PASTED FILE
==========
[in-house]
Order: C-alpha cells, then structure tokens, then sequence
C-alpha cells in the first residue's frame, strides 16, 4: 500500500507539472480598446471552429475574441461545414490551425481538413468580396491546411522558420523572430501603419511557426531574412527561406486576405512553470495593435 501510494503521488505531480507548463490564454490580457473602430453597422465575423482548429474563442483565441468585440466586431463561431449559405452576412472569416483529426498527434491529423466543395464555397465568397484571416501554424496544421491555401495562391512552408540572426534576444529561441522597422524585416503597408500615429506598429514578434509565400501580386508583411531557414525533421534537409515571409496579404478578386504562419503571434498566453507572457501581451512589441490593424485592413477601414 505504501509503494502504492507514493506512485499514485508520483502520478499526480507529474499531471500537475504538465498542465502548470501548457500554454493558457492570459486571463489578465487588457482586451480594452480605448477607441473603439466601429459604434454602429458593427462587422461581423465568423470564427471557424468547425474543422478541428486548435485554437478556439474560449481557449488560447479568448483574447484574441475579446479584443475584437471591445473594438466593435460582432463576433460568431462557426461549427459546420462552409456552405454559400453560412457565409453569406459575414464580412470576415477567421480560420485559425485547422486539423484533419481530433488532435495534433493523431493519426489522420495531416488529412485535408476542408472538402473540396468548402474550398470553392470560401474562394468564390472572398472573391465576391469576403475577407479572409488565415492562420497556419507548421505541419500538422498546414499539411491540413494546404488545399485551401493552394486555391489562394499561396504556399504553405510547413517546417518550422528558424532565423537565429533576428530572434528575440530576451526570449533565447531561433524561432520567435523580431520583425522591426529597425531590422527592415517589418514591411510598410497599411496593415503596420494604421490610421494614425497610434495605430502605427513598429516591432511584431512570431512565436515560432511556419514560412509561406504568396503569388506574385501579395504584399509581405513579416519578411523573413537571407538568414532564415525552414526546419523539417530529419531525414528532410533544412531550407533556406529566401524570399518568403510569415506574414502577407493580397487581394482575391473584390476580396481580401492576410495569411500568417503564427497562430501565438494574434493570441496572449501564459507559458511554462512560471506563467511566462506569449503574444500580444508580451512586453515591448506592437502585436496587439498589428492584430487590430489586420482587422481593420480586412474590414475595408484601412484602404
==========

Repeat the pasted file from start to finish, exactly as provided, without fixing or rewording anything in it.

[in-house]
Order: C-alpha cells, then structure tokens, then sequence
C-alpha cells in the first residue's frame, strides 16, 4: 500500500507539472480598446471552429475574441461545414490551425481538413468580396491546411522558420523572430501603419511557426531574412527561406486576405512553470495593435 501510494503521488505531480507548463490564454490580457473602430453597422465575423482548429474563442483565441468585440466586431463561431449559405452576412472569416483529426498527434491529423466543395464555397465568397484571416501554424496544421491555401495562391512552408540572426534576444529561441522597422524585416503597408500615429506598429514578434509565400501580386508583411531557414525533421534537409515571409496579404478578386504562419503571434498566453507572457501581451512589441490593424485592413477601414 505504501509503494502504492507514493506512485499514485508520483502520478499526480507529474499531471500537475504538465498542465502548470501548457500554454493558457492570459486571463489578465487588457482586451480594452480605448477607441473603439466601429459604434454602429458593427462587422461581423465568423470564427471557424468547425474543422478541428486548435485554437478556439474560449481557449488560447479568448483574447484574441475579446479584443475584437471591445473594438466593435460582432463576433460568431462557426461549427459546420462552409456552405454559400453560412457565409453569406459575414464580412470576415477567421480560420485559425485547422486539423484533419481530433488532435495534433493523431493519426489522420495531416488529412485535408476542408472538402473540396468548402474550398470553392470560401474562394468564390472572398472573391465576391469576403475577407479572409488565415492562420497556419507548421505541419500538422498546414499539411491540413494546404488545399485551401493552394486555391489562394499561396504556399504553405510547413517546417518550422528558424532565423537565429533576428530572434528575440530576451526570449533565447531561433524561432520567435523580431520583425522591426529597425531590422527592415517589418514591411510598410497599411496593415503596420494604421490610421494614425497610434495605430502605427513598429516591432511584431512570431512565436515560432511556419514560412509561406504568396503569388506574385501579395504584399509581405513579416519578411523573413537571407538568414532564415525552414526546419523539417530529419531525414528532410533544412531550407533556406529566401524570399518568403510569415506574414502577407493580397487581394482575391473584390476580396481580401492576410495569411500568417503564427497562430501565438494574434493570441496572449501564459507559458511554462512560471506563467511566462506569449503574444500580444508580451512586453515591448506592437502585436496587439498589428492584430487590430489586420482587422481593420480586412474590414475595408484601412484602404